Cover illustration for the accompanying book for the exhibition, a portrait of HenryMintox demonstrating his 'Inspiration Recorder' in 1922 (based on a photo of Thomas Edison testing an early phonograph).

The Oopsatoreum

Following on from the successful exhibition of curiosities, The Odditoreum, Sydney Powerhouse Museum Program's Producer Helen Whitty approached me with a concept for another show involving fictional histories of real (but often quite strange) objects from their archives. While the Odditoreum wandered randomly from medieval canonballs to genetrically engineered moths, Helen's idea for the Oopsatoreum involved more of an overarching narrative, with some emphasis on mechanical objects and accidents. I responded with the character of an imaginary inventor, Henry A. Mintox (pictured above): spectacularly unsuccessful and therefore largely unknown, at least until this museum 'retrospective'. Many of the actual objects, from a hearing-aids to a mechanical dog, are recast as failed innovations. In some cases being too far ahead of their time, such as an early attempt to introduce mobile text-messaging using pre-electronic technology.

Beneath the silliness of the project there is actually an important observation: all invention begins as a daring act of imagination, and beings with a play of outlandish ideas. For every success that filters into daily use, there are countless failures that are as important a testament to creative spirit.

The book will be available from October 2012 (you can order it here), for more information visit the Sydney Powerhouse Museum. The exhibition will open in 2013.

Extract from The Oopsatoreum: The Tea-Timer (1927)

Mintox loved automation almost as much as his own family, who nevertheless had to deal with the constant threat of robot counterparts. He envisaged a world in which almost every aspect of life was mechanically streamlined, from the changing of nappies to the delivery of bedtime prayers, saving precious minutes that could then be devoted to oiling and polishing each device.

One of his earliest efforts was the Automatic Teapot, essentially an augmented alarm clock designed to produce tea at precise intervals throughout the day. At the stroke of a pre-set timer, a stuck match lit a small oil burner, heating water in a kettle. This would pour into a cup at boiling temperate upon completion of its cycle, signaled by a small bell, some two hours later. Resetting the machine took another hour, which generally discouraged potential investors. A steam explosion during a public demonstration did little to sell the concept.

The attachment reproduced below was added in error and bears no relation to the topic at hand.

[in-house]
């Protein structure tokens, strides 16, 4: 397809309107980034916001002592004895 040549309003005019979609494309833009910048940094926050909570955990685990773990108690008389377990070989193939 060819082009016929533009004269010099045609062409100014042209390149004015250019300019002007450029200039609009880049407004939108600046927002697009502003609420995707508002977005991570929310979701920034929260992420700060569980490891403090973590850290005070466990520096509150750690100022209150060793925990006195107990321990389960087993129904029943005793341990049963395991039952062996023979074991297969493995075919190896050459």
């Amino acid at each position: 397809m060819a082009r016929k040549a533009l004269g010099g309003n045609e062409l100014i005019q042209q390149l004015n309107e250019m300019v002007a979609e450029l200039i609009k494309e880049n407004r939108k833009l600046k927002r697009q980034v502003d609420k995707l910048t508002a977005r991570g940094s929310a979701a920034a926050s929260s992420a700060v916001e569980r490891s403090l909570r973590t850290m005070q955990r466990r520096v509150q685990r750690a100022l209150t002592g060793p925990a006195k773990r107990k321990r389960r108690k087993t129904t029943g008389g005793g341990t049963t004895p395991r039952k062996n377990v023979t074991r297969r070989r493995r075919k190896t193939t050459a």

Other alarm clock based devices, such as the ‘dog walker’, which let out a kilometre of cord tied to a dog’s collar, allowing the animal to roam freely before winching it all the way back in thirty minutes later, did not fare any better. Why Mintox chose to invest so much time and money in these two projects, while discarding plans for other mechanically-timed devices such as a ‘dish-cleansing machine’, a ‘rotating clothes drying chamber’ and a ‘reticulated lawn hydration system’ remains a mystery.

Extract from The Oopsatoreum: The Puppy Confidant (reconstructed) (1948)

Mintox had many encounters with local police, usually as a result of neighbours reporting huge explosions emanating from his property. On each occasion, he was struck by ineffectiveness of criminal interrogations, largely because they were conducted by police officers; ‘the type of person an offender naturally distrusts.’ Even the substitution of non-police interrogators was fraught, Mintox claimed, because they were still obvious agents of the law.

People would much rather confess their crimes to a quiet, unassuming listener: a cute baby animal such as a young rabbit or kitten. While such animals proved hard to train for delicate police work, Mintox believed mechanical ones might do just as well, with the added advantage of being able to conceal complex electronic listening, speaking and recording devices.

The first prototype, the ‘bulldog puppy’, was intended to be wheeled slowly into an otherwise empty room with a lone suspect. A detective in another room would engage in a casual conversation using the puppet’s speakers (their voice made ‘artificially doglike’) in the hope of gathering vital information prior to a formal interview. Local police reluctantly gave consent, and according to Mintox’s notes, the first trial resulted in a full confession in under two minutes.

The actual police report is slightly more detailed: the bulldog puppy vibrated erratically, began smoking, let off a deafening screech and exploded soon after its eyeballs shot across the room. The recorded confession proved inadmissible in court, having been ‘acquired under extreme duress and also badly burnt.’ Testing of other interrogation devices – a mechanical duckling, guinea pig and owlet – did not proceed.

An early playbill advertising a regular Henry Mintox lecture at Burrumbuttock Town Hall in rural New South Wales.